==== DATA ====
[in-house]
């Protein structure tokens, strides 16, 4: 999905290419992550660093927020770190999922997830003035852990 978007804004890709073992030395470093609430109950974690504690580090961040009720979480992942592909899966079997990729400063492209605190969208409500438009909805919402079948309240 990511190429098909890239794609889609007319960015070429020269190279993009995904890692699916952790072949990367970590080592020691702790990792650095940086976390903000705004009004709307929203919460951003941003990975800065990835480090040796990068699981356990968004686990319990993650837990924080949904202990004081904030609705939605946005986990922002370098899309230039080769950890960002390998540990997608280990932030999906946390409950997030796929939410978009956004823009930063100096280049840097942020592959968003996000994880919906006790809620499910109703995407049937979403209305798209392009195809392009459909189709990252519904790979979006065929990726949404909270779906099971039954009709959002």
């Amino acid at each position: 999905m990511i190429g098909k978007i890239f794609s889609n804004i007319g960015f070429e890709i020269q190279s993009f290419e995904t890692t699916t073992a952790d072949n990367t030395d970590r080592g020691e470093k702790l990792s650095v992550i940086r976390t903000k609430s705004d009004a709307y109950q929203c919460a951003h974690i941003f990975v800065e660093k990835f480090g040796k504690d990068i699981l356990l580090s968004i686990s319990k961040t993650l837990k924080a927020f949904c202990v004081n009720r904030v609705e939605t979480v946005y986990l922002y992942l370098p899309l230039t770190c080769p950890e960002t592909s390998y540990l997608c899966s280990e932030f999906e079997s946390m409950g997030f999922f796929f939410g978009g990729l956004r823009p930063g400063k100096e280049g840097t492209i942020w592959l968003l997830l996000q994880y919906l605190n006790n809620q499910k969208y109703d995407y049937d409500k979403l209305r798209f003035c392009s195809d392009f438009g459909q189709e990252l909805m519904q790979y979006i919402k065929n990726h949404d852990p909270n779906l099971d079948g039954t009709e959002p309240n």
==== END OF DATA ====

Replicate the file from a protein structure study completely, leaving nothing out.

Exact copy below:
[in-house]
């Protein structure tokens, strides 16, 4: 999905290419992550660093927020770190999922997830003035852990 978007804004890709073992030395470093609430109950974690504690580090961040009720979480992942592909899966079997990729400063492209605190969208409500438009909805919402079948309240 990511190429098909890239794609889609007319960015070429020269190279993009995904890692699916952790072949990367970590080592020691702790990792650095940086976390903000705004009004709307929203919460951003941003990975800065990835480090040796990068699981356990968004686990319990993650837990924080949904202990004081904030609705939605946005986990922002370098899309230039080769950890960002390998540990997608280990932030999906946390409950997030796929939410978009956004823009930063100096280049840097942020592959968003996000994880919906006790809620499910109703995407049937979403209305798209392009195809392009459909189709990252519904790979979006065929990726949404909270779906099971039954009709959002």
């Amino acid at each position: 999905m990511i190429g098909k978007i890239f794609s889609n804004i007319g960015f070429e890709i020269q190279s993009f290419e995904t890692t699916t073992a952790d072949n990367t030395d970590r080592g020691e470093k702790l990792s650095v992550i940086r976390t903000k609430s705004d009004a709307y109950q929203c919460a951003h974690i941003f990975v800065e660093k990835f480090g040796k504690d990068i699981l356990l580090s968004i686990s319990k961040t993650l837990k924080a927020f949904c202990v004081n009720r904030v609705e939605t979480v946005y986990l922002y992942l370098p899309l230039t770190c080769p950890e960002t592909s390998y540990l997608c899966s280990e932030f999906e079997s946390m409950g997030f999922f796929f939410g978009g990729l956004r823009p930063g400063k100096e280049g840097t492209i942020w592959l968003l997830l996000q994880y919906l605190n006790n809620q499910k969208y109703d995407y049937d409500k979403l209305r798209f003035c392009s195809d392009f438009g459909q189709e990252l909805m519904q790979y979006i919402k065929n990726h949404d852990p909270n779906l099971d079948g039954t009709e959002p309240n």